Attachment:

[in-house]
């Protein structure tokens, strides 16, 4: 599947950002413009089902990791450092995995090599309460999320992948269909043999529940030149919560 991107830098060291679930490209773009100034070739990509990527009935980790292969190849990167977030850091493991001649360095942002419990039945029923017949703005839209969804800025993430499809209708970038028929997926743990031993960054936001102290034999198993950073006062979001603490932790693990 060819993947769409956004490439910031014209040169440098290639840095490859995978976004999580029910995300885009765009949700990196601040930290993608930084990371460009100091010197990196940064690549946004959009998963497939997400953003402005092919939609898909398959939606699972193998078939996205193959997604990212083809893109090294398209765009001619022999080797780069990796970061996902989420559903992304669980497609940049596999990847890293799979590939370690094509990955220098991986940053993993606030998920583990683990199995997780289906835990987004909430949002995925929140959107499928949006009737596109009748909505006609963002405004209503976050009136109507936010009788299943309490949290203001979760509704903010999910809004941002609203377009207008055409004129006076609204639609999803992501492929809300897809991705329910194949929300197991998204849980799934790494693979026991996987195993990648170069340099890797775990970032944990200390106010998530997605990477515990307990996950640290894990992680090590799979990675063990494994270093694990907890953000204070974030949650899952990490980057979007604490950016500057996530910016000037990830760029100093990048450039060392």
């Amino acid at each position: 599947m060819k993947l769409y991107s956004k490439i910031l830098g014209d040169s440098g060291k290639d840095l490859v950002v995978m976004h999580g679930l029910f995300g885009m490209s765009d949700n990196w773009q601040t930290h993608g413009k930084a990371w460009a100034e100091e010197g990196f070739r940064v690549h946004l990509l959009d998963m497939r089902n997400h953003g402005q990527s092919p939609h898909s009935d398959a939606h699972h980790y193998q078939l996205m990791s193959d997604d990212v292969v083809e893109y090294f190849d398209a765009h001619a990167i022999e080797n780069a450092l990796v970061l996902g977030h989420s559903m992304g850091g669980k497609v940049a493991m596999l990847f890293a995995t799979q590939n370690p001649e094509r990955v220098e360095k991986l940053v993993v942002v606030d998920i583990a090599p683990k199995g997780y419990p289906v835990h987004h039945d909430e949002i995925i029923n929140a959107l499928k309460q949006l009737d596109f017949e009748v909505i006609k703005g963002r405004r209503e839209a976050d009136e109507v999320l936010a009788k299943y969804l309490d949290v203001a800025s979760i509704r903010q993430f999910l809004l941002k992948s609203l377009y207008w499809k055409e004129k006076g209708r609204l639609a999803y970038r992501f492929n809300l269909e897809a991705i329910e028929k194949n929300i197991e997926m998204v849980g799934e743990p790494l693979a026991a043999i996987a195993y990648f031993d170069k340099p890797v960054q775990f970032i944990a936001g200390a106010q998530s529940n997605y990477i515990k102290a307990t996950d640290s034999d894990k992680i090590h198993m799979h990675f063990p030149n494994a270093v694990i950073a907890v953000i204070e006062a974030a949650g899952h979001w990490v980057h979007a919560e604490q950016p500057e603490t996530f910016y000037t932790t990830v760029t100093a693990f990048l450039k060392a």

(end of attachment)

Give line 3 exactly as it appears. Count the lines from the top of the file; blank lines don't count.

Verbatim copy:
């Amino acid at each position: 599947m060819k993947l769409y991107s956004k490439i910031l830098g014209d040169s440098g060291k290639d840095l490859v950002v995978m976004h999580g679930l029910f995300g885009m490209s765009d949700n990196w773009q601040t930290h993608g413009k930084a990371w460009a100034e100091e010197g990196f070739r940064v690549h946004l990509l959009d998963m497939r089902n997400h953003g402005q990527s092919p939609h898909s009935d398959a939606h699972h980790y193998q078939l996205m990791s193959d997604d990212v292969v083809e893109y090294f190849d398209a765009h001619a990167i022999e080797n780069a450092l990796v970061l996902g977030h989420s559903m992304g850091g669980k497609v940049a493991m596999l990847f890293a995995t799979q590939n370690p001649e094509r990955v220098e360095k991986l940053v993993v942002v606030d998920i583990a090599p683990k199995g997780y419990p289906v835990h987004h039945d909430e949002i995925i029923n929140a959107l499928k309460q949006l009737d596109f017949e009748v909505i006609k703005g963002r405004r209503e839209a976050d009136e109507v999320l936010a009788k299943y969804l309490d949290v203001a800025s979760i509704r903010q993430f999910l809004l941002k992948s609203l377009y207008w499809k055409e004129k006076g209708r609204l639609a999803y970038r992501f492929n809300l269909e897809a991705i329910e028929k194949n929300i197991e997926m998204v849980g799934e743990p790494l693979a026991a043999i996987a195993y990648f031993d170069k340099p890797v960054q775990f970032i944990a936001g200390a106010q998530s529940n997605y990477i515990k102290a307990t996950d640290s034999d894990k992680i090590h198993m799979h990675f063990p030149n494994a270093v694990i950073a907890v953000i204070e006062a974030a949650g899952h979001w990490v980057h979007a919560e604490q950016p500057e603490t996530f910016y000037t932790t990830v760029t100093a693990f990048l450039k060392a």